UPVC is an engineered plastic. Its full name is Unplasticised Polyvinyl Chloride. The ‘Unplasticised’ part of the name means UPVC has no plasticisers, which promote flexibility and reduce brittleness in plastic. The addition of plasticisers makes PVC, a different product to UPVC, the most widely used plastic in construction.
UPVC in construction
UPVC is commonly used to manufacture windows, doors, cladding, guttering systems, conservatory roofs, and trim and fascia. It has been in use since the 1980s as a cheaper and lower maintenance alternative to timber and aluminium.
From an engineering point of view, UPVC is highly useful because it is inert to common chemicals, self-extinguishing, will not undergo combustion and is impenetrable. It is also lightweight, strong (although not as strong as aluminium) and UV resistant. These properties make UPVC suitable for a wide range of applications.
The reason uPVC is widely used in construction (in addition to the desirable properties outlined above) is because it is widely available and cheap.
Quality and manufacture
UPVC is manufactured in bulk in Europe and Asia. There’s no discernible quality difference between UPVC manufactured in either place, but there is a discernible difference between what we would call high quality and low-quality UPVC. The quality of the final product is determined by the formulation of the plastic. Low-quality formulations may use cheap fillers or unregulated chemicals in the production.
UPVC is purchased in bulk by suppliers in common sizes and these are used to make the windows, doors and conservatories you see around you. Most window manufacturers do not make their own UPVC; instead, they buy it in, cut it to length and join sections together to create products like casement windows and rafters.
Popularity and trends
Over the years, UPVC has become ever more popular as a building material and based on the information above it is easy to see why. However, it is often seen as the cheap option and is, therefore, a less desirable product if aluminium or timber can be used as an alternative, as with doors, windows and conservatories.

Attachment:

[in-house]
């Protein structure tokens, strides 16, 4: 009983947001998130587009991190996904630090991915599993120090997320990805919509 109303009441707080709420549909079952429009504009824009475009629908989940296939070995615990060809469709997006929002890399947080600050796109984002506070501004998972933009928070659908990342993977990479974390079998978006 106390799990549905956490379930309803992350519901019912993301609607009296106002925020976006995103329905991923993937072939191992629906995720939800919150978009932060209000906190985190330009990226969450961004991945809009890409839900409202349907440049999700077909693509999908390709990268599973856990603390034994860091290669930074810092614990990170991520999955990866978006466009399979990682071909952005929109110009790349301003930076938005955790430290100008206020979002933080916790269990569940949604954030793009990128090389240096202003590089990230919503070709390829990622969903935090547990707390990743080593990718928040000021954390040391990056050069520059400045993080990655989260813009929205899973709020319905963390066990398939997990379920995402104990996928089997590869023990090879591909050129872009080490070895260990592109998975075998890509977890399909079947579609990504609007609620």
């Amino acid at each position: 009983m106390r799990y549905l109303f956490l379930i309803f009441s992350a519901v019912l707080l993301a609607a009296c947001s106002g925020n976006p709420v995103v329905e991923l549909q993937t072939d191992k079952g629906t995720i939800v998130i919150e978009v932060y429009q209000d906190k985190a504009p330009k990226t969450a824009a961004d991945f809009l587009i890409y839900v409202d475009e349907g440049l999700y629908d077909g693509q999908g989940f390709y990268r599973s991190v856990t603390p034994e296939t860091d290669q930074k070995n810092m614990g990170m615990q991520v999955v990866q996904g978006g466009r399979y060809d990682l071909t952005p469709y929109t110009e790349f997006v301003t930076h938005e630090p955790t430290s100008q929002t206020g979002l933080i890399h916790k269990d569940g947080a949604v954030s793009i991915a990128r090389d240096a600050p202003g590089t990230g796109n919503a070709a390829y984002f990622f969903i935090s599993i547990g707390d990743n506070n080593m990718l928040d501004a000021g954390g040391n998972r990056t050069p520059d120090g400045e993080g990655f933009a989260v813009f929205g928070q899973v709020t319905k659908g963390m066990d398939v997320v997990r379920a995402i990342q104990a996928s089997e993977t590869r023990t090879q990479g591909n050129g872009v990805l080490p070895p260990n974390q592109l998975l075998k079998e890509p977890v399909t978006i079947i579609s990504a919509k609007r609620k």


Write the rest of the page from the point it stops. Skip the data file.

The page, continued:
This is why lower-end new builds have UPVC windows, whereas high-end new builds have timber or aluminium. This ‘stigma’ if you want to call it that is fading fast however as more high-end properties choose UPVC for its durability and long life.
UPVC requires little to no maintenance. You can sponge clean it if it collects dirt, but other than that there’s no maintenance needed. It also takes to paint well, and there’re professional companies out there who spray paint UPVC, the result of which is so convincing it can appear as though the UPVC was originally installed in the new colour. Good to know if you’re not a fan of white.
Speaking of white, 90% of all UPVC used in windows, doors and conservatories today is white. Brown was big in the 90s, but it isn’t anymore. There’s a new trend for dark grey or black windows now and UPVC is available in these colours. It costs more because it’s made in smaller batches, but there’s no arguing against the way it looks – it looks like aluminium, so gives you the look for a fraction of the price.
With durability, low maintenance and low cost, UPVC is the most popular material for windows, doors and conservatories for a reason.
According to the British Plastics Federation (BPF), UPVC accounts for 80% of the global window market and accounts for 20% of ALL plastic production. Suffice to say, it is abundant and can be found in every nook of the world.
How can we help you?